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Indianapolis' tech sector getting some Silicon Valley cred

November 5, 2011

TechPoint’s 13th annual technology summit might be more notable not for who is on the formal agenda but for who is in the audience—venture capital executives from the Silicon Valley.

A decade and a half ago, it might have required kidnapping to bring them here. At the time, Indianapolis was an information technology backwater, relatively speaking.

Aquilano Aquilano

Not anymore. Among those buying tickets for the Nov. 8 event are executives from California’s technology bastion as well as those from investment firms in Chicago. The technology and entrepreneur conference will run all day at the Indiana Convention Center.

Among those on hand will be Dan Holman, a partner of Portola Valley, Calif.-based Western Technology Investment. It generally invests $250,000 to $30 million in promising tech and life sciences firms. Western also has existing investment in Indianapolis-based WebLink International, which makes software used by chambers of commerce.

“Yeah, [I’ll be] trying to find some other promising companies” in Indianapolis, said Holman, a former executive of Salesforce.com.

Indianapolis “certainly is not as prolific as Silicon Valley” in hatching technology firms, but it does have notable emerging firms such as e-mail marketing firm ExactTarget, Holman added.

As for how many investment firms from the West and elsewhere have bought tickets to the summit, “I can think of [at least] a half-dozen, at the moment,” said Jim Jay, CEO of TechPoint.

Investment from out-of-state firms is becoming more prominent. Jay estimates there have been at least 20 venture firms from outside pumping money into Indiana tech companies.

“Word continues to get out that there are very viable [tech] businesses in the state of Indiana. … There is more funding available now for deals than certainly 10 years ago,” Jay said.

For example, data-storage device maker Scale Computing, based near Indianapolis International Airport, in recent years lassoed $17 million in a round that included Foster City, Calif.-based Scale Venture Partners.

In September, Indianapolis-based online-bidding firm BidPal Network received nearly $6 million from Northbrook, Ill.-based MK Capital and Carmel-based Allos Ventures.

Helping put the city on the radar of investment firms from the coasts has been big deals here in recent years, such as Ohio-based Teradata’s $525 million purchase of Aprimo Inc., an Indianapolis company that develops marketing software used by Fortune 500 companies.

ExactTarget over the years has also raked in outside investment and now plans a second attempt at an initial public stock offering.

More recently, Angie’s List, which provides service reliability rankings to consumers via the Web, announced plans for an IPO that could raise $66 million.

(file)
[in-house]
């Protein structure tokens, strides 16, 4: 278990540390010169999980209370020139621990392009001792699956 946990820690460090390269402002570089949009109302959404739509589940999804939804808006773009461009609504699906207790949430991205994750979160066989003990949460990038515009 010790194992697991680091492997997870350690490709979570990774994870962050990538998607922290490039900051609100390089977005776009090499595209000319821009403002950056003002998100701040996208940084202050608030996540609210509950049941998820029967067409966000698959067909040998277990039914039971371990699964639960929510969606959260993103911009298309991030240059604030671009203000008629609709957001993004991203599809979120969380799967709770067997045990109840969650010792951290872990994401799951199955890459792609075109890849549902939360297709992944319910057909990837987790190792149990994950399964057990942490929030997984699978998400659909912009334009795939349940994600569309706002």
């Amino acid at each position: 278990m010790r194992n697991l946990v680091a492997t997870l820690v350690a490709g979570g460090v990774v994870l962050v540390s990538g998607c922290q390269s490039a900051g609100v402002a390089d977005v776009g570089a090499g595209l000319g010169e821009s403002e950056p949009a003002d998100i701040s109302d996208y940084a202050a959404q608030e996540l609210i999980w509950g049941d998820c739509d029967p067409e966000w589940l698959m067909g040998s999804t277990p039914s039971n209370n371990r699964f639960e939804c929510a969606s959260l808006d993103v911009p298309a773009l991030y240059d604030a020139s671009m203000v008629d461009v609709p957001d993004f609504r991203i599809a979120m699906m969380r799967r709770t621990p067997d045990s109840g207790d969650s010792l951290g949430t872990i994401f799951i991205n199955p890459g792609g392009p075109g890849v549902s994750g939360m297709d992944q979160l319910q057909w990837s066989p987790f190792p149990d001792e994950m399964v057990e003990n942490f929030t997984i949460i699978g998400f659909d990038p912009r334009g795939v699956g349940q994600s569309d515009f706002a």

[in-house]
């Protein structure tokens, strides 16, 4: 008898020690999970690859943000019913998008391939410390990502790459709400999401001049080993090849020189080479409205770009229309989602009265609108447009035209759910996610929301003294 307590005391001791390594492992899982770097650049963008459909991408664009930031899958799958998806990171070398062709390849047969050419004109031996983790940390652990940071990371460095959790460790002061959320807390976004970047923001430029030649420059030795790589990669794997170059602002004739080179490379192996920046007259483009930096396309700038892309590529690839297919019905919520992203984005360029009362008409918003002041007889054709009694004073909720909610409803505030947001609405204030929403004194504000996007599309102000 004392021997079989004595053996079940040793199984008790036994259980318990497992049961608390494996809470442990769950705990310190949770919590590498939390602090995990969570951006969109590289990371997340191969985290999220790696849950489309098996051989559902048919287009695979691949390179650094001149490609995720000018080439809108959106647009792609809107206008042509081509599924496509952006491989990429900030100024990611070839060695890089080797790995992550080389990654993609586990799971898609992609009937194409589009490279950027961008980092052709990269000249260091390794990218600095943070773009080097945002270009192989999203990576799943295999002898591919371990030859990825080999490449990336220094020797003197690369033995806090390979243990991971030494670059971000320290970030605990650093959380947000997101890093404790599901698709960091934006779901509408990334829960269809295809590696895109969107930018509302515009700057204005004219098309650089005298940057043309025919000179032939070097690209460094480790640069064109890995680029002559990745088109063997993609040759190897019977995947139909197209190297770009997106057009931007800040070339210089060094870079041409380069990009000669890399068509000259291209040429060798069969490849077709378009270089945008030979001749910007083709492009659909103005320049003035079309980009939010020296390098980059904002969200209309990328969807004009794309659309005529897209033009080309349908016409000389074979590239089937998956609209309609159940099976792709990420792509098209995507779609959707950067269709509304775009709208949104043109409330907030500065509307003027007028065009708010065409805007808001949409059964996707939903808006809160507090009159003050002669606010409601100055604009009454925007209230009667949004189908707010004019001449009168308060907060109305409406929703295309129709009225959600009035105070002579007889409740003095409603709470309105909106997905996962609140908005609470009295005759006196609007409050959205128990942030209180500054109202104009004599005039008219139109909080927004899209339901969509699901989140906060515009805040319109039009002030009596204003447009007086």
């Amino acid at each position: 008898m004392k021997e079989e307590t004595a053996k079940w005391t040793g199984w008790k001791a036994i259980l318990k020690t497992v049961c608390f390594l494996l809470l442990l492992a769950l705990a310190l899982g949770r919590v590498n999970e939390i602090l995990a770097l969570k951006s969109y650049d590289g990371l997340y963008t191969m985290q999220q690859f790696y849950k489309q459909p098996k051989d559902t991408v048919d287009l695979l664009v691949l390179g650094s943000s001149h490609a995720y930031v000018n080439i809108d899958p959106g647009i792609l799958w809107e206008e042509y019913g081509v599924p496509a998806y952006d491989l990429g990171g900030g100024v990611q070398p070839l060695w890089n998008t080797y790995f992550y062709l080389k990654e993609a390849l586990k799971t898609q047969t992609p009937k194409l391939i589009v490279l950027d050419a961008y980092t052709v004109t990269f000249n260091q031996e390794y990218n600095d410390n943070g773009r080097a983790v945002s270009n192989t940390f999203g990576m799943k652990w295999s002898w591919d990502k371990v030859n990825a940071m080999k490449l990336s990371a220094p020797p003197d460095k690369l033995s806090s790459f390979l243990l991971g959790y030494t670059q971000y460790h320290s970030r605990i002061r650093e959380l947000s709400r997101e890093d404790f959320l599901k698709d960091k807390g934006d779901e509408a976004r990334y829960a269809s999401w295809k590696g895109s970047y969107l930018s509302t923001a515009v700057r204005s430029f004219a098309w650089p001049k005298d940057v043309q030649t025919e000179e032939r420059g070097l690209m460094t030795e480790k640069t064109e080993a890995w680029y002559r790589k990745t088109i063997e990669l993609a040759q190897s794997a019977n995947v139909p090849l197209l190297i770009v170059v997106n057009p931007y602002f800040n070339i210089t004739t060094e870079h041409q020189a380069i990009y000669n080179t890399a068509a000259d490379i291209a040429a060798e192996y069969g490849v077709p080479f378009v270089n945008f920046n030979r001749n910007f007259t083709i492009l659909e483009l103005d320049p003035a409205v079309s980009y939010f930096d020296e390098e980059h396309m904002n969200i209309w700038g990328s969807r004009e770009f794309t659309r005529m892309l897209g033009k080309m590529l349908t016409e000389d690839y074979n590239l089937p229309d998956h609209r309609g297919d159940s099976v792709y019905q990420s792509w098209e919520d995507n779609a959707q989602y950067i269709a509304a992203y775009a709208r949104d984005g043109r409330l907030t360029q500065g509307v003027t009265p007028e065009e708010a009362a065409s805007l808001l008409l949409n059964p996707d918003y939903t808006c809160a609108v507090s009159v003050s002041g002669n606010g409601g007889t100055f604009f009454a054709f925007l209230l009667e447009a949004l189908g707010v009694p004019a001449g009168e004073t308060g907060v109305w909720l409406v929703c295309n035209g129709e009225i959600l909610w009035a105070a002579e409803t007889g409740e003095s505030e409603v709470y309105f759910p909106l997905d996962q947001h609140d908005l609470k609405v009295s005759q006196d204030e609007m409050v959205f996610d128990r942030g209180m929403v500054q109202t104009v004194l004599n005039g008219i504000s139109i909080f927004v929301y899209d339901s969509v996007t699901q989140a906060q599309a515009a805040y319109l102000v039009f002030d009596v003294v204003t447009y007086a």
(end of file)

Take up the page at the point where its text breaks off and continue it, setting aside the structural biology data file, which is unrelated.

“The amount of money that has been brought in by ExactTarget and the Angie’s Lists of the world—those bring a whole new level of interest in the state,” said Don Aquilano, managing partner of Allos.

The sale of many of the area’s most promising technology companies has also helped create a cycle of company creation that later resulted in venture capital interest from the coasts. Most notable is the sale of Software Artistry to IBM, 14 years ago, for $200 million.

Many of Software Artistry’s top executives went on to use proceeds from the sale to help fund new startups. For example, former executive Donald Brown invested some of his sale proceeds in Indianapolis tech companies Aprimo and Mezzia.

Former Software Artistry CEO Scott Webber put some of his estimated $12.2 million in sales proceeds into Volatus Advisors LLC, an investment group of which he is chairman. Volatus invested in and advised dozens of local tech firms, such as Aprimo, Autobase, BidPal, Indigo BioSystems, Patronpath LLC and WebLink, in which California-based Western Technology Investment later took a stake.

Jay said the emergence of local, earlier-stage funds, such as HALO Capital, also helped make local recipients of such funding more credible to venture firms. Venture executives have indicated they have more confidence in companies when they’ve passed milestones of Midwest vetting first.

The keynote speaker at this year’s summit is Randi Zuckerberg, a former Facebook executive and sister of site founder Mark Zuckerberg. She’ll talk about innovating in the social media environment.

In a departure from previous years, the summit won’t have breakout sessions but rather rapid-fire presentations skewed toward practical content on improving innovation, company operations, finding funding and hiring the best people, Jay said.

Among presenters will be Kevin Bailey, president and co-founder of the Indianapolis-based search engine optimization firm Slingshot SEO, who will discuss how his team got the business up and running.•
 

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